Tuesday, February 4, 2014

Guest Post by Bas Gresnigt. German Energiewende: Reasons, Methods, Results.

About this guest post: 

A few days ago, I posted The German Experience: Seen by Environmentalists, and Seen by Nuclear Opponents.  Within that post, I included a part of a comment by Bas Gresnigt (he made the comment on Rod Adams blog). He said that Energiewende is a success, and he included a target priority list of the Energiewende to support his statement.  I included this list in my blog post. The top of his list was that shutting down the nuclear plants is the first priority of Energiewende.

Gresnigt and I exchanged emails: he felt that having this very short list on my blog did not present an accurate view of his thoughts. I agreed with this assessment.  My blog is not about "equal time for all," but I decided it would be worthwhile to have a guest post by Gresnigt about the Energiewende.  In this post, he is able to express his ideas, include links, and so forth. 

I must stress that this post expresses Gresnigt's opinion, not my opinion.  My own opinion is shown in my post on the German Experience.

Update February 6: Comments are closed.  I will not be publishing more comments on this post.
With more than 25 comments, from both sides of the fence, several of my regular readers asked why I was still publishing comments.  Indeed, the comments were getting more and more angry (in my opinion). "Why was I still publishing comments?"  I didn't have an answer to that one.  So the comments on this post are now closed.
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German Energiewende: reasons, methods, results
by Bas Gresnigt


Biking alongside 400 year old
windmills in The Netherlands 
Sustainable society

Romanticism was rooted in Germany (~1800) and still is a factor in the German worldview. Romanticism supports (grand) ideas to elevate society and legitimizes individual ideas as a critical authority. It also includes a strong belief in the importance of nature. In line with this philosophy, ideas about building a sustainable society got strong support in Germany in the 1960s.

A sustainable society leaves the earth in the same (preferably better) state for the generations after us. Since we now consume nature's reserves and cause pollution, romanticism is an invitation for individual action.

Nuclear

When Nuclear Power Plants (NPP's) were introduced, they generated questions regarding the waste and accidents.  Experts assured people that there would be no accidents and that the waste could be stored safely in the salt layers 600m below surface.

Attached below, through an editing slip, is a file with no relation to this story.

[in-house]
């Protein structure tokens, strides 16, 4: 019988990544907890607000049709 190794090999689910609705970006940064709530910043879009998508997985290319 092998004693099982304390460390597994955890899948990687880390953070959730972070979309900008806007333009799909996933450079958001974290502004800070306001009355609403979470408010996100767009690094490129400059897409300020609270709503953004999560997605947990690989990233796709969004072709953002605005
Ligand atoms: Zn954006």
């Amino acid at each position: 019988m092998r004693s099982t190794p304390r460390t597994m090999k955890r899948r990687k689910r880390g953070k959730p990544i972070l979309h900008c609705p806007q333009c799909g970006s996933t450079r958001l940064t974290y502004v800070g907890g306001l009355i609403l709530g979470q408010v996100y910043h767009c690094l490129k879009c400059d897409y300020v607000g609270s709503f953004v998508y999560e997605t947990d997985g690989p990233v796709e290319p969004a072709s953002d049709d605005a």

In 1973 with the start of the construction of the fast breeder in Kalkar, green experts calculated that it may escalate into a small atomic bomb like explosion.  The debate left some doubt about the assurance that such an explosion would be impossible. So the Germans, being more inner-directed than e.g. Americans, took action with among others huge demonstrations (~150K people) and near war-like fights.

The explosion at Chernobyl in 1986 killed new nuclear politically as the Germans felt the effects, despite being ~1000 miles away. There were more birth defects, eating mushrooms from contaminated woods was forbidden (eating those mushrooms still is forbidden), etc.  Furthermore, some people in Germany had contacts in the Chernobyl regions, where there are old German farmer communities.  Therefore the statements of IAEA/WHO made no impression. Instead, many people believe that there will be as many as one million deaths from Chernobyl in the period until 2100. Some of these ideas are supported by research results. Some estimated that there might be millions evacuees if  (for example) the Fessenheim NPP would explode.
Boletus mushroom (edible)

The Energiewende

Chernobyl generated a decade-long debate regarding how to continue with electricity generation.  As parties realized they needed a common base, many consultant studies were done in order to find the real facts and agree on the best scenario to continue.

In 2000, the government agreed on the present Energiewende scenario; 80% renewable energy in 2050, all NPP's closed before 2023, and intermediate targets as the scenario spans 50 years.

The scenario was based, among other things, on predictions that solar and wind would become much cheaper when the market would expand (more research, production automation, etc) and that substantial energy savings are possible without losing personal comfort. Population support was ~55%.

Even the utilities agreed to the nuclear phase-out scheme, perhaps in the expectation that the Energiewende would become so expensive that it would stop.   (The Feed-in-Tariff for solar was more than €50cent/kWh at the time.)

When Merkel got a coalition with the conservative FDP in 2009, she was stimulated to postpone the closure of the 17 remaining NPP's. After long hesitation she stated in the autumn of 2010 that nuclear energy was a bridge technology until renewable could take over, and postponed the closures with ~12years. No new NPP's allowed.